EHRA-LESSIEN, Germany -- “Never before has an electric vehicle been conceived with such a global outlook.”
Ralf Brandstätter, the newly elected Volkswagen CEO, is talking up the new ID.4 ahead of our first drive of the new electric-powered CUV.
The second model from Volkswagen’s electric-only ID. sub-brand is positioned in the fastest-growing market segment in the world, and in line with the mass market aspirations for the two-row crossover, it is set to be built in no fewer than five factories on three continents, including VW’s Chattanooga facility in Tennessee.
Before North American production gets underway in 2022, though, the ID.4 will begin rolling down the line at Volkswagen’s refitted Zwickau plant in Germany, from which initial U.S. market models will be sourced for a planned start to deliveries here later this year.
Like the smaller ID.3, it is based on Volkswagen’s MEB electric-car platform. The U.S. lineup is yet to be revealed, though Volkswagen says early production will be focused on four rear-wheel-drive models with rear-mounted electric motors rated at 146 hp, 168 hp 173 hp or 201 hp.
The former two come with a 52-kWh battery, while the latter two run a 77k-Wh battery.
Also set for introduction in 2021 are a pair of all-wheel-drive ID.4 performance models, both using the larger 77-kWh battery in combination with two electric motors – a smaller unit mounted up front and a main unit at the rear – developing a combined 262 hp or, in an unconfirmed GTX-badged range topper, a headlining 302 hp.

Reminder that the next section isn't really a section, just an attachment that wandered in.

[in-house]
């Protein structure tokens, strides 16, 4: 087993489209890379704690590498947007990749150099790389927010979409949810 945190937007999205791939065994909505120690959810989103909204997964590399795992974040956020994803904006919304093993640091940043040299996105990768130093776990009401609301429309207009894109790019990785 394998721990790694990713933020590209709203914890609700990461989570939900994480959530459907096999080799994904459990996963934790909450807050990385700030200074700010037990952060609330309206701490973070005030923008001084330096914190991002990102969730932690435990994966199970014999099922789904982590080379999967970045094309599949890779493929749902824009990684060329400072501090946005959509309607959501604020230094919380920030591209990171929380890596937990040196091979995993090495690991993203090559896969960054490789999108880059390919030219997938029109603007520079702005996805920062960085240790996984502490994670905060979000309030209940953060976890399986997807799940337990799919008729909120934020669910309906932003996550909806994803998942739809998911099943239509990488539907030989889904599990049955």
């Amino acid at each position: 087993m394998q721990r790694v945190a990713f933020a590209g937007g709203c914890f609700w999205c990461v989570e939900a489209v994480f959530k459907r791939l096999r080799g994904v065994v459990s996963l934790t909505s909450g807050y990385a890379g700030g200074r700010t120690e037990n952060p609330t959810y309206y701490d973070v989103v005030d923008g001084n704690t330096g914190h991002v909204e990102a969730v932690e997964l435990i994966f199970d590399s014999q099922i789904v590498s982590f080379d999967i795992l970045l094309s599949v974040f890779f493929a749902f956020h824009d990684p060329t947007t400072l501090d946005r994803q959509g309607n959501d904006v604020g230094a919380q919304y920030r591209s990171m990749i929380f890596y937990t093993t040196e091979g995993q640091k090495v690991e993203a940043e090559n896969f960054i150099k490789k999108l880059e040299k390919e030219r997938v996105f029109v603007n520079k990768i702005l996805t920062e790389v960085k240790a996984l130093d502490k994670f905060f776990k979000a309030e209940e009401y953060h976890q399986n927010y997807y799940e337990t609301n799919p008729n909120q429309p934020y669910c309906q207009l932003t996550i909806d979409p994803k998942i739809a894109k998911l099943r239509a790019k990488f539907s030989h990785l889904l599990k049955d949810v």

Volkswagen says models with the 77-kWh battery boast a range of up to 323 miles (520 km) on the WLTP test cycle.
Volkswagen is offering two charging options. Lower-end models with the 52-kWh battery can be charged at up to 100 kW, while upper-end models with the 77-kWh battery can charge at up to 125 kW. In most cases you’ll have to pay for the privilege, though; the base model supports 50-kW charging as standard.
Visually, the ID.4 holds true to the form established by the early ID. Crozz concept. With a drag coefficient of 0.26, it also is among the most aerodynamic CUVs yet.
It is longer, wider and lower than the recently facelifted second-generation Tiguan. But the ID.4 sits on a 109-in. (2,766-mm) wheelbase, which is 3.3 ins. (85 mm) longer than that of its combustion-engine CUV stablemate. It also rolls on standard 18-in. wheels with optional rims up to 21 ins.
The driver’s door opens wide, and you step up into the ID.4 over a rather high sill.
The front seats are elevated but not excessively so, while the multi-layer instrument panel houses two displays: a 5.3-in. (13-cm) digital instrument panel and a 10-in. (25-cm) centrally mounted infotainment screen as standard (pictured above), though the well-equipped prototype receives an optional 12.0-in. (30-cm) display in combination with an optional augmented-reality head-up display.
Volkswagen describes the cabin as an “open space architecture.” It is pleasingly roomy, with more rear seat legroom than you’ll find in a standard-wheelbase Tiguan. The trunk, with a fairly high loading lip, also is generously proportioned.